Combinatorics and Pampers

I’m a mom of a toddler and a newborn, so my house goes through a lot of diapers. We’ve been using Pampers almost exclusively since my son was born in 2010. Pampers offers a program called “Pampers Rewards” where you can enter codes found on Pampers products to their website, and redeem for cool stuff. (Let’s agree to ignore all issues about the effects of disposable diapers on the world ecology, or on family size and the exponentially growing population of humans on our planet, or the obvious questions about why Pampers is trading me stuff for lots of data about how often my kids pee.)

The coding scheme that Pampers uses has bothered me for a while. Each Pampers item comes with an alphanumeric 15-digit code, something like “T9PDXPKKGA3M4GK”. Given that for each character we have 36 possibilities, and the codes are 15 characters long, there are a whopping 3615 such codes. This is about 2.2×1023. That’s a lot of possible codes! How many? If every single one of the seven billion people (7×109)  on the planet used Pampers, there would be enough possible codes for each person to have one billion codes just for themselves — and then there would still be some left over. While my kids use a lot of diapers, I surely hope we don’t end up needing a billion boxes of Pampers for each of them.

Why does Pampers do this? I am not sure. Instead of an alphanumeric code, why not just use an alphabetical sequence of length 15? This would mean “only” 2615, or a little shy of 1.7×1021. In this case, there would still be more than a billion codes available for each one of the seven billion of us.

It’s in Pampers’s interest to make sure only a small percentage of all possible codes are actually connected with a particular product; this prevents fraud on their Rewards program. If I were going to design codes, I’d want to make sure that of all possible codes, maybe only one in a million actually worked. I’ll even be very cautious and allow only one in ten billion (1 in 1010) to actually appear on a product. What is one ten-billionth of 3615? It’s about 2.2×1013. This would still leave Pampers with over ten trillion (1013) usable codes. Surely they could find a more efficient coding scheme.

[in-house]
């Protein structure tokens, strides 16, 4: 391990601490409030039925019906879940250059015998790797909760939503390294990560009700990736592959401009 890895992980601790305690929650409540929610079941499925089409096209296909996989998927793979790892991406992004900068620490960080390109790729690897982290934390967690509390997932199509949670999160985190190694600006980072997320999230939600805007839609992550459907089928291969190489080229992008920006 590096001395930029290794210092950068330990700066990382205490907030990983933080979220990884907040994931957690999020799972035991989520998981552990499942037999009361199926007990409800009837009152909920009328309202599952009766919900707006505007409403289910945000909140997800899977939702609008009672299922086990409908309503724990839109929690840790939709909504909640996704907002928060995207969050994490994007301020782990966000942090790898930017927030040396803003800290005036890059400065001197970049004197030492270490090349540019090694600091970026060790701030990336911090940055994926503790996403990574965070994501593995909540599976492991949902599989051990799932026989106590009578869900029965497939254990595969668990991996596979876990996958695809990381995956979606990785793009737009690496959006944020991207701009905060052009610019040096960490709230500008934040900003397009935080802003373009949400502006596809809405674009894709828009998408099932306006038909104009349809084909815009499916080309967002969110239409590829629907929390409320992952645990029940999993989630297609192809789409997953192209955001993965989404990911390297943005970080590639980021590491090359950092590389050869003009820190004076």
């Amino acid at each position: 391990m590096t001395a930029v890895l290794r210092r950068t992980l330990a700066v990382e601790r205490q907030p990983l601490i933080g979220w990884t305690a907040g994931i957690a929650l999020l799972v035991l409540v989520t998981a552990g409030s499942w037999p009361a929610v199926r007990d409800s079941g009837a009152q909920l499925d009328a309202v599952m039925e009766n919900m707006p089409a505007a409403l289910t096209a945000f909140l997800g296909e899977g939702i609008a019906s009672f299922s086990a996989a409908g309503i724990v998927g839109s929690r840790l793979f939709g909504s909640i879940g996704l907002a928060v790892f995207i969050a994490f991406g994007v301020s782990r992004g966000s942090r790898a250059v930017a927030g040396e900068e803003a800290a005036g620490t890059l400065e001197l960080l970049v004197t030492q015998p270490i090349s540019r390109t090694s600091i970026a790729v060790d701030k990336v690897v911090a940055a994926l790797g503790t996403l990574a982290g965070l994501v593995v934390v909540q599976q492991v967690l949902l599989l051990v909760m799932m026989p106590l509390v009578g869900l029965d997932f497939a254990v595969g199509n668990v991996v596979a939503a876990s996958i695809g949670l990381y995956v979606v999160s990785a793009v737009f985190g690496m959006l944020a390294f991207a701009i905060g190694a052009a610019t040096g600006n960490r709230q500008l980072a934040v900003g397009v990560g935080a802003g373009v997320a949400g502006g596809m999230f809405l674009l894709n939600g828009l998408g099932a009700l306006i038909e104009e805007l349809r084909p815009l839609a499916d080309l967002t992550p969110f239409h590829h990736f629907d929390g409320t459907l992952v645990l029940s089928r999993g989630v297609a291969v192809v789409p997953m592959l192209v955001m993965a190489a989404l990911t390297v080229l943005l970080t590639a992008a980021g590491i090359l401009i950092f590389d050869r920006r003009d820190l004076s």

Apart from efficiency, I’d really love it if Pampers would just print the associated QR code along with the actual 15-digits. Having to type in multiple 15-digit codes on my Pampers iPhone app, while chasing a toddler, nursing a newborn, and typing a blog post, is really quite taxing!

5 thoughts on “Combinatorics and Pampers

  1. Huh, I hadn’t thought of that before. Then again, I hadn’t noticed the Pampers Rewards program either. I wonder if they use something like how credit card numbers need to pass a checksum test? There are probably hundreds of checksum-based codes out there, so ensuring that their numbers are unique among all reward codes might also be a motivation. For example, if Coke Rewards codes worked as Pampers Rewards codes, it would be a disaster for Pampers. As for the QR code idea… Well, we don’t want (a) people scanning QR codes in the supermarket and then just not buying the product or (b) too many people to take advantage of the Rewards program. Make things too easy and the expected value of a rewards code for a company will go negative!

    • As far as item (a), the codes themselves are inside the packaging. There is a “Pampers Rewards” symbol on the outside of the box, but the codes themselves are stickers placed on the plastic bags that hold the diapers. So unless people are opening un-purchased boxes of diapers in retail establishments, QR tags shouldn’t be an issue.

      I’ve thought about (b) too: Maybe making it this annoying cuts down on the number of consumers who participate in the rewards program? I wonder if this is it, or not. I think that Pampers execs have carefully and cautiously calculated the expense-to-benefit ratio of the rewards program itself. What they are giving me isn’t “free” since I am happily trading lots of data about my family that they can (and I’m sure do) sell to marketers. They know I have a toddler boy, that we are in the process of potty training, and that we go swimming regularly during the summers. This information has some cash value to them. Given this, wouldn’t they want more people participating, not fewer?

      Really, my complaint is that entering the types of codes that they have chosen is an annoying process. Why not make it easier on me?!!

  2. I like that you said,”or fewer” rather than “or less.”
    I remember a time when I thought the time when our family was done with needing diapers would be a halcyon age where we had a lot less stuff in our house. How wrong I was!

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